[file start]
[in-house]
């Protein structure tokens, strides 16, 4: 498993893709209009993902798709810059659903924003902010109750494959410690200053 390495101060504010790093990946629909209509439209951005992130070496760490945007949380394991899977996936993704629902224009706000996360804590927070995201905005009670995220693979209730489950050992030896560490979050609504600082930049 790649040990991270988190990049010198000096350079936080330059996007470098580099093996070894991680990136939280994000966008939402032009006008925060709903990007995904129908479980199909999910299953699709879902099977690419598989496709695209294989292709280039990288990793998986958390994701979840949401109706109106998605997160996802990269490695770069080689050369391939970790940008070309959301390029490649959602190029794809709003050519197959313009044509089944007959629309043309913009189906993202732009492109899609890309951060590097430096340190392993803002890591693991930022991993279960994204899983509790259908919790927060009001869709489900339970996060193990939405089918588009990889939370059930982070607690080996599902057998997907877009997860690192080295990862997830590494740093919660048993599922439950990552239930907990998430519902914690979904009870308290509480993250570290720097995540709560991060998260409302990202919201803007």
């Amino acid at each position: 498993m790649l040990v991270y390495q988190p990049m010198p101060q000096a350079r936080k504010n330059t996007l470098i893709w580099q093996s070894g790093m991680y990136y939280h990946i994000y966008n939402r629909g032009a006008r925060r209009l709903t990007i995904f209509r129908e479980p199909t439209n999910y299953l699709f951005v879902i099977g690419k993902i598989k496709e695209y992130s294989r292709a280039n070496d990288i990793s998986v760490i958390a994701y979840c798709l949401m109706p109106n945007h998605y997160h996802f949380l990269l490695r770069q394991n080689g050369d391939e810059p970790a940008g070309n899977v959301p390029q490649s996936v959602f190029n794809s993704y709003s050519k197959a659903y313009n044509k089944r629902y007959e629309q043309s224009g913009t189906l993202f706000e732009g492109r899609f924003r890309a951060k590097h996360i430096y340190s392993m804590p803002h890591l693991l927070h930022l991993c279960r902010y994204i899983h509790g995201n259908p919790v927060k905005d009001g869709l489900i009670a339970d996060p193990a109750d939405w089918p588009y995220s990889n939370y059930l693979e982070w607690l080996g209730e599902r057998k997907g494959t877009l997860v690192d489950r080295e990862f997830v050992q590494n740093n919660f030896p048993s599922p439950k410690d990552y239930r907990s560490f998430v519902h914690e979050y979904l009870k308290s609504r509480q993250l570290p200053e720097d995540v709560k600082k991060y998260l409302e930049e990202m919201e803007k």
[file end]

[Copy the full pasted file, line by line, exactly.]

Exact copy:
[in-house]
């Protein structure tokens, strides 16, 4: 498993893709209009993902798709810059659903924003902010109750494959410690200053 390495101060504010790093990946629909209509439209951005992130070496760490945007949380394991899977996936993704629902224009706000996360804590927070995201905005009670995220693979209730489950050992030896560490979050609504600082930049 790649040990991270988190990049010198000096350079936080330059996007470098580099093996070894991680990136939280994000966008939402032009006008925060709903990007995904129908479980199909999910299953699709879902099977690419598989496709695209294989292709280039990288990793998986958390994701979840949401109706109106998605997160996802990269490695770069080689050369391939970790940008070309959301390029490649959602190029794809709003050519197959313009044509089944007959629309043309913009189906993202732009492109899609890309951060590097430096340190392993803002890591693991930022991993279960994204899983509790259908919790927060009001869709489900339970996060193990939405089918588009990889939370059930982070607690080996599902057998997907877009997860690192080295990862997830590494740093919660048993599922439950990552239930907990998430519902914690979904009870308290509480993250570290720097995540709560991060998260409302990202919201803007």
């Amino acid at each position: 498993m790649l040990v991270y390495q988190p990049m010198p101060q000096a350079r936080k504010n330059t996007l470098i893709w580099q093996s070894g790093m991680y990136y939280h990946i994000y966008n939402r629909g032009a006008r925060r209009l709903t990007i995904f209509r129908e479980p199909t439209n999910y299953l699709f951005v879902i099977g690419k993902i598989k496709e695209y992130s294989r292709a280039n070496d990288i990793s998986v760490i958390a994701y979840c798709l949401m109706p109106n945007h998605y997160h996802f949380l990269l490695r770069q394991n080689g050369d391939e810059p970790a940008g070309n899977v959301p390029q490649s996936v959602f190029n794809s993704y709003s050519k197959a659903y313009n044509k089944r629902y007959e629309q043309s224009g913009t189906l993202f706000e732009g492109r899609f924003r890309a951060k590097h996360i430096y340190s392993m804590p803002h890591l693991l927070h930022l991993c279960r902010y994204i899983h509790g995201n259908p919790v927060k905005d009001g869709l489900i009670a339970d996060p193990a109750d939405w089918p588009y995220s990889n939370y059930l693979e982070w607690l080996g209730e599902r057998k997907g494959t877009l997860v690192d489950r080295e990862f997830v050992q590494n740093n919660f030896p048993s599922p439950k410690d990552y239930r907990s560490f998430v519902h914690e979050y979904l009870k308290s609504r509480q993250l570290p200053e720097d995540v709560k600082k991060y998260l409302e930049e990202m919201e803007k």